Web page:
The Iranian community in Israel supporting the nationwide protest in Iran sparked by the death of Mahsa (Zhina) Amini. KL./

By Kayhan Life Staff

The Iranian community in Israel has supported the nationwide protest in Iran sparked by the death of Mahsa (Zhina) Amini, a 22-year-old woman who died while in the custody of the morality police on Sept. 16. 

To better understand the views of Israelis on the ongoing protests in Iran, Kayhan Life recently spoke to the award-winning Israeli-born feature and documentary filmmaker Meital Cohen Navarro. 


Meital Cohen Navarro. KL./

Cohen Navarro was born in a Yemeni-Moroccan Jewish family that emigrated to Israel in the early 1950s. She grew up in Israel and worked as a journalist in Africa. She has been living and making films in Los Angeles for the past five years.

Through her films, Cohen Navarro attempts to better understand herself and the world. Her principal focus are ethnic and religious minorities’ struggle to safeguard their identity in individual countries.

Cohen Navarro’s experience as a journalist enables her to detach herself from the narratives of her films and maintain an objective view of events. She has made several documentaries about immigrant communities struggling to maintain their ethnic and religious identities in developed countries.

Her first full-length film, “Over My Dead Body,” was featured at the UK Jewish Film Festival in London in 2020. It was also screened at the Emerging Filmmakers Showcase at the American Pavilion in Cannes in 2022. 

Cohen Navarro is currently turning “Over My Dead Body” into a TV series. She is also working on two feature-length documentaries; one about Africa and the other about the life of a Holocaust survivor, Elisabeth Mann.

Can you tell us how Israelis view the recent nationwide uprising in Iran?

I am sure that public opinion supports the uprising in Iran and women’s fight to empower themselves and achieve their rights, because Israel has been the only democracy in the region for several generations.

Contrary to news reports and stories on social media, most Israelis want peace, not war. Unfortunately, the U.S. media does not accurately reflect real Israelis’ views and sentiments.

Israeli democracy is like U.S. democracy. Israeli society is progressive, promotes human rights, and believes in empowering women. There are extremists in every country, but Israel protects freedom of speech, gender equality, and religious, ethnic, and LGBTQ rights. These values do not exist in Israel’s neighboring countries.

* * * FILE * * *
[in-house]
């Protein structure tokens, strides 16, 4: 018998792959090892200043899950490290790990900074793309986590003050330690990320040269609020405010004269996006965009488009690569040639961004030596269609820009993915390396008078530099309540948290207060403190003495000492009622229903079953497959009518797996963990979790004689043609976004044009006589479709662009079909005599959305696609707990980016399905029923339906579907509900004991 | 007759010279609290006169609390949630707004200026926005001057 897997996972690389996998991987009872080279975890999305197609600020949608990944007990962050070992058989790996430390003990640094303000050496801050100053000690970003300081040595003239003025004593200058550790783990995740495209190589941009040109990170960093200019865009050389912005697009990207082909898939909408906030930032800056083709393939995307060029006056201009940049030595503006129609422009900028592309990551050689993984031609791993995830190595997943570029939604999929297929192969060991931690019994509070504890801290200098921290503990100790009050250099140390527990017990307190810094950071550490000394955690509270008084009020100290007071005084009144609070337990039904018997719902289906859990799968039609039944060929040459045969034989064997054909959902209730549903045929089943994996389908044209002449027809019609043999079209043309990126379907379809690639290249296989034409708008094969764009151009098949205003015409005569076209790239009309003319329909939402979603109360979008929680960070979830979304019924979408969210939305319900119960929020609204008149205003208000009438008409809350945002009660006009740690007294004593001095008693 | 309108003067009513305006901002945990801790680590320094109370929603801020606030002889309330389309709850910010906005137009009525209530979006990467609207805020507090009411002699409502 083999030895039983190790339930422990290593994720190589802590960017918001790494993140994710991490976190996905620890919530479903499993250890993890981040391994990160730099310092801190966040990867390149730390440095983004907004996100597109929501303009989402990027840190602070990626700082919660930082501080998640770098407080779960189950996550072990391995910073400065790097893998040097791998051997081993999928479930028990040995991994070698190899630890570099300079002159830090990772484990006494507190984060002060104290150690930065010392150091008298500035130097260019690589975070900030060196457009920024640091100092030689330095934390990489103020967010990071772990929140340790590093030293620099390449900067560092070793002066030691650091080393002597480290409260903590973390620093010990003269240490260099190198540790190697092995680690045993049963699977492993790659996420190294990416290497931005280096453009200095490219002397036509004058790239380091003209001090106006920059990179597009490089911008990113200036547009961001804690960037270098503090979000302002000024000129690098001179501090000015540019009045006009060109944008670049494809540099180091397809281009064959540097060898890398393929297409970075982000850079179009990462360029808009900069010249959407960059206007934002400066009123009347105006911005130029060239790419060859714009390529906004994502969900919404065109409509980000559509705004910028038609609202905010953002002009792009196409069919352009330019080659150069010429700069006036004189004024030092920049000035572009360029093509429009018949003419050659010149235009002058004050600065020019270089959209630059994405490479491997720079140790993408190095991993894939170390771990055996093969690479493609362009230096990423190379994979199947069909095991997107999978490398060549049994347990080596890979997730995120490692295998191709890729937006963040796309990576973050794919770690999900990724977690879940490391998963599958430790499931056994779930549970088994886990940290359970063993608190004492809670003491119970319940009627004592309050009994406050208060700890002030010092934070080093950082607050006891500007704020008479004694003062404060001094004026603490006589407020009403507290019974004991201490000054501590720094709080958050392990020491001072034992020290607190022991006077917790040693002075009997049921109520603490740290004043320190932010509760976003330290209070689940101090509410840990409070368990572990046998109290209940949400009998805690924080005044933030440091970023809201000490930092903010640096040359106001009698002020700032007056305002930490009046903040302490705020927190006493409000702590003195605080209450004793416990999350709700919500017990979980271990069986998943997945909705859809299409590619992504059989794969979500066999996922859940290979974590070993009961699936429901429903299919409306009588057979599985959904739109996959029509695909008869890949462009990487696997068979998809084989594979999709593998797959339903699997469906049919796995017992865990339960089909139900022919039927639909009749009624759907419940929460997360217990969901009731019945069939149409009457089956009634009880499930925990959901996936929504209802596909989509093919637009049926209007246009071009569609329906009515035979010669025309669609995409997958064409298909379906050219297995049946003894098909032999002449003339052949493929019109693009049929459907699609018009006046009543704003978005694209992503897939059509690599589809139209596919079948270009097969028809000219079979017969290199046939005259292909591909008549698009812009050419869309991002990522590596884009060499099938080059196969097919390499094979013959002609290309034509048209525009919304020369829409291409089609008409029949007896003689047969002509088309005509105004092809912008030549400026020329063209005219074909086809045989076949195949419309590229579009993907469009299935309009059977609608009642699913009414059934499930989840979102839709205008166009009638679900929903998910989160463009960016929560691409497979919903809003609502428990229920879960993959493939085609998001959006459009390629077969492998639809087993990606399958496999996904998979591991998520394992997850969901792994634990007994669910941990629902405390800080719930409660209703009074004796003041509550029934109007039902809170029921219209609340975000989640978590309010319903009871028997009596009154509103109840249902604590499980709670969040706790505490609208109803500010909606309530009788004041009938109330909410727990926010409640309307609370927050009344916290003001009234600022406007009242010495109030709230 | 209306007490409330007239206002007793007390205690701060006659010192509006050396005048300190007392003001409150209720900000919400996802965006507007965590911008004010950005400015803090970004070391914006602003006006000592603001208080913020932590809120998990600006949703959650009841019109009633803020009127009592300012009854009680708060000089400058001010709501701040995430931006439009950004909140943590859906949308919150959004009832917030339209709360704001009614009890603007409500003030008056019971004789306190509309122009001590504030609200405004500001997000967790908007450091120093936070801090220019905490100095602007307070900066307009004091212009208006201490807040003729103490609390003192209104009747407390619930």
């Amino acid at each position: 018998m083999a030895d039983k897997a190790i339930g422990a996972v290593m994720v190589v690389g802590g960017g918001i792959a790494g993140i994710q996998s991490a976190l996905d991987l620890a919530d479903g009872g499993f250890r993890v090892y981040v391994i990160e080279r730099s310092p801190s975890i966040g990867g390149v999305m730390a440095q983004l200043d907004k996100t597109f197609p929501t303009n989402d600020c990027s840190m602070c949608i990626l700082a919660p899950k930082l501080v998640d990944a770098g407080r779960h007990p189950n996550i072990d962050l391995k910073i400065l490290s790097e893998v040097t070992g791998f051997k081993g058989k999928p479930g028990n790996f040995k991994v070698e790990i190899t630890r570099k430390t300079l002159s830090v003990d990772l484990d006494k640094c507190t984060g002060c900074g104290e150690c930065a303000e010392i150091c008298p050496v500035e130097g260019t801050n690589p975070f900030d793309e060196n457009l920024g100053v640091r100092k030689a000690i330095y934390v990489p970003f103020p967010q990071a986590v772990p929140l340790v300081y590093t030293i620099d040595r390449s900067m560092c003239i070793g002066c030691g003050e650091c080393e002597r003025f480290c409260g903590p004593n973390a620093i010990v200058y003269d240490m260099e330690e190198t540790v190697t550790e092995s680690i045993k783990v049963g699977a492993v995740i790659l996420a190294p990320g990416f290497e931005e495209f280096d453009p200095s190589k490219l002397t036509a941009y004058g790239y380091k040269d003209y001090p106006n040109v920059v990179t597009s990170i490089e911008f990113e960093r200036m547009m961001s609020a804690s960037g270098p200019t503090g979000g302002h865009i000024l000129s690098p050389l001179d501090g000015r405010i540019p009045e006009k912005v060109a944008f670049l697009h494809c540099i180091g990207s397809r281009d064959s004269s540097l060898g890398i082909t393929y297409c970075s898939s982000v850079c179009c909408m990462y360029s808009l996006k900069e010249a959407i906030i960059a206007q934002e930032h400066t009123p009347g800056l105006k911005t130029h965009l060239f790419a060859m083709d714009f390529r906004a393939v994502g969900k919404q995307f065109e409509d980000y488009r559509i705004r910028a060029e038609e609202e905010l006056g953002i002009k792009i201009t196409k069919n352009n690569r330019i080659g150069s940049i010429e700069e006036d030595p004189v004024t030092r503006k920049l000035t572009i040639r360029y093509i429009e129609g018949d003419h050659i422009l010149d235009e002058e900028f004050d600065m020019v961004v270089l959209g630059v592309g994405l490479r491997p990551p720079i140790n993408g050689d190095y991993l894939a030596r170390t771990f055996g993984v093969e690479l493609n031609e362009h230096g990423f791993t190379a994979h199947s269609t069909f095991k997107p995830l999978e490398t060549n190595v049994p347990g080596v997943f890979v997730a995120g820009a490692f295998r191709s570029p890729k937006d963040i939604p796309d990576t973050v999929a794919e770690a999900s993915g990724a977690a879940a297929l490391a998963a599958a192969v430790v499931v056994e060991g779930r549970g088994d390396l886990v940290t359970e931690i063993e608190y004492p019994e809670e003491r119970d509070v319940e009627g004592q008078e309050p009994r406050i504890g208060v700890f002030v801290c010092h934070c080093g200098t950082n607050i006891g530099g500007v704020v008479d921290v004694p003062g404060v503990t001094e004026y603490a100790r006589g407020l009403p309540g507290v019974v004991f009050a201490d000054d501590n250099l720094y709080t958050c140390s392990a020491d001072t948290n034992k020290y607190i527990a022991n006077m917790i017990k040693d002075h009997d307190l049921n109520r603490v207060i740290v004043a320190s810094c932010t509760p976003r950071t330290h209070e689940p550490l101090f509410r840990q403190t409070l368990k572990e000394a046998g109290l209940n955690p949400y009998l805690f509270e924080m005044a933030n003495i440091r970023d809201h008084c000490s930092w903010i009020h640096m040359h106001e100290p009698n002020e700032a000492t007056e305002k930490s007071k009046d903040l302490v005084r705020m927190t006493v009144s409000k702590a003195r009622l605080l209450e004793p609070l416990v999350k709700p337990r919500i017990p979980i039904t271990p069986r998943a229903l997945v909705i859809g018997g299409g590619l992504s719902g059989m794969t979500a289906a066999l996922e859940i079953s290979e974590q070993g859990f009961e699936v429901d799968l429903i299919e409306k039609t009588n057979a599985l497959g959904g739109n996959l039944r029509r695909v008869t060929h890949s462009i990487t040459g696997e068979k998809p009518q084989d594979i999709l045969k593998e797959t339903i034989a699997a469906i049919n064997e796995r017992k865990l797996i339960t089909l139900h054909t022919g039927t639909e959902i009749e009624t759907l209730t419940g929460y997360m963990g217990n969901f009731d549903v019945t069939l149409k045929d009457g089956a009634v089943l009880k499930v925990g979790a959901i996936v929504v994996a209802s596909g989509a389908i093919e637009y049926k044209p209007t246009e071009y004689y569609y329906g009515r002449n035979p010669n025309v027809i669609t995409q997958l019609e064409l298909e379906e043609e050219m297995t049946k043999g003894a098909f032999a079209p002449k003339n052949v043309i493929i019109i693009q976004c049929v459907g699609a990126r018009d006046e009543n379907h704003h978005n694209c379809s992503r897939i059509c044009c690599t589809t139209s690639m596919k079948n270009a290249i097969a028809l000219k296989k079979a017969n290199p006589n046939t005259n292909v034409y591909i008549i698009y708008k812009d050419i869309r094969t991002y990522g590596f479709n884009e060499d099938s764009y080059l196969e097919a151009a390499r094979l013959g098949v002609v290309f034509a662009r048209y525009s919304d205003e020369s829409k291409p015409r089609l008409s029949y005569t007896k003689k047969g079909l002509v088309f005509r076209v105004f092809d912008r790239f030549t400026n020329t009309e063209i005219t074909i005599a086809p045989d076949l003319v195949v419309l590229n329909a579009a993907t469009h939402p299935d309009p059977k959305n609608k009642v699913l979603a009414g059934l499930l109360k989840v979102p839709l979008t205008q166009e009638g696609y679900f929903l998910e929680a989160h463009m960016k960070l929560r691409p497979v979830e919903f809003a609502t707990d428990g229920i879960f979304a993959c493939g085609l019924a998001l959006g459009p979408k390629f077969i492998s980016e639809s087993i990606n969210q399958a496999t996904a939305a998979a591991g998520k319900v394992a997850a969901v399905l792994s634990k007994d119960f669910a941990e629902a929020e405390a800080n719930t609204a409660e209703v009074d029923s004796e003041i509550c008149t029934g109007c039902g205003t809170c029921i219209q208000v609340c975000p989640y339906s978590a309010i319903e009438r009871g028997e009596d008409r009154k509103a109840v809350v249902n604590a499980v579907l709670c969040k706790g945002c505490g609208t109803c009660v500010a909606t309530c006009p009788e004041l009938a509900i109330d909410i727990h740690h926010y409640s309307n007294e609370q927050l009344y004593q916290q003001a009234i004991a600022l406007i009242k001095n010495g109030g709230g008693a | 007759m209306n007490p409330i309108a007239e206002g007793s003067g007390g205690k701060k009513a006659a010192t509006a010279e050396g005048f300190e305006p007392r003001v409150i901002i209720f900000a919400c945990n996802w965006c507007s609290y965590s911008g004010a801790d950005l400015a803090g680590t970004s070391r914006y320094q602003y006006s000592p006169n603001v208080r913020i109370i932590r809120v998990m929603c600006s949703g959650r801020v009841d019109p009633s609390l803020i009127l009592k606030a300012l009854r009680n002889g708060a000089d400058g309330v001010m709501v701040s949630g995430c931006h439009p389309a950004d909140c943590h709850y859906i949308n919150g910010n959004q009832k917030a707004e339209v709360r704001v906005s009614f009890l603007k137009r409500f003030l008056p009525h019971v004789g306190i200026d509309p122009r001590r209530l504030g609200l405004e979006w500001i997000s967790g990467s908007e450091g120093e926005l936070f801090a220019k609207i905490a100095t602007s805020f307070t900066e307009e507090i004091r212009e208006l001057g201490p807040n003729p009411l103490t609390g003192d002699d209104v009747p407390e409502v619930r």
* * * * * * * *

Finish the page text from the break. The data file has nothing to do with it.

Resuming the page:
Growing up in Israel, we learn to love and respect our neighbors. These are fundamental values instilled in the psyche of all Jews living inside and outside Israel, and that is why I do not understand the ongoing tension and conflict between Israel and Iran.

Israelis support the freedom movement, and Iranian women fight for their rights. [Israeli] broadcast and print media have reported and analyzed the events in Iran extensively.

There has also been massive support for the Iranians on social media. People, especially those in constant contact with their friends in Israel, share these posts on social media. Israelis living in the country and abroad feel a deep connection with the Iranian people.

What is the view on women’s crucial role in the uprising, and what do you think about it?

I know Iranian women are knowledgeable, creative, and progressive. Israeli and Iranian women are very much alike in that respect. Whether it is rooted in culture, Israeli women are resilient, charismatic, and highly motivated to establish their place in society and achieve their goals.

They are fighting for their beliefs and the future. Most Iranian women I have met are focused on these issues. There are deeply rooted ideas that could bring about social changes.

Iranian women should have control of their bodies and freely express their thoughts and feelings. They are proud to be Iranian, which unites them, and that is beautiful to see. 

From what I have seen, the Iranian-American community’s love of its heritage overcomes ethnic and religious differences. Iranians from all ethnic backgrounds and religious beliefs (Christians, Muslims, Zoroastrians, Bahais, and Jews) live together in the U.S.

My Iranian friends, including the actors in ‘Over My Dead Body,’ participated in the protest to highlight the widespread unrest and Iranian women’s fight for their rights.

I firmly believe the Iranian people’s call for regime change is gaining momentum and will ultimately succeed. I hope the post-revolutionary mindset will promote positive ties between Iran and Israel. 

What will the relationship between Iranians and Israelis be after regime change? Do you believe constructive and positive rivalry will replace the destructive, adversarial, and hostile relationship between the two governments?

Political change in Iran will pave the way for establishing diplomatic ties with Israel and the start of a “constructive and positive rivalry.” However, I see the future relationship between the two countries as cooperation rather than rivalry.

I do not doubt that Israel will support a liberal, democratic, and progressive Iran in the Middle East which focuses on serving the people. I hope they [Iran and Israel] share their experience and views on empowering women and working toward a bright future. 

I hope a healthy, positive, and constructive rivalry between the country paves the way for establishing an advanced democracy, which I believe is achievable. 

Link to the Farsi page

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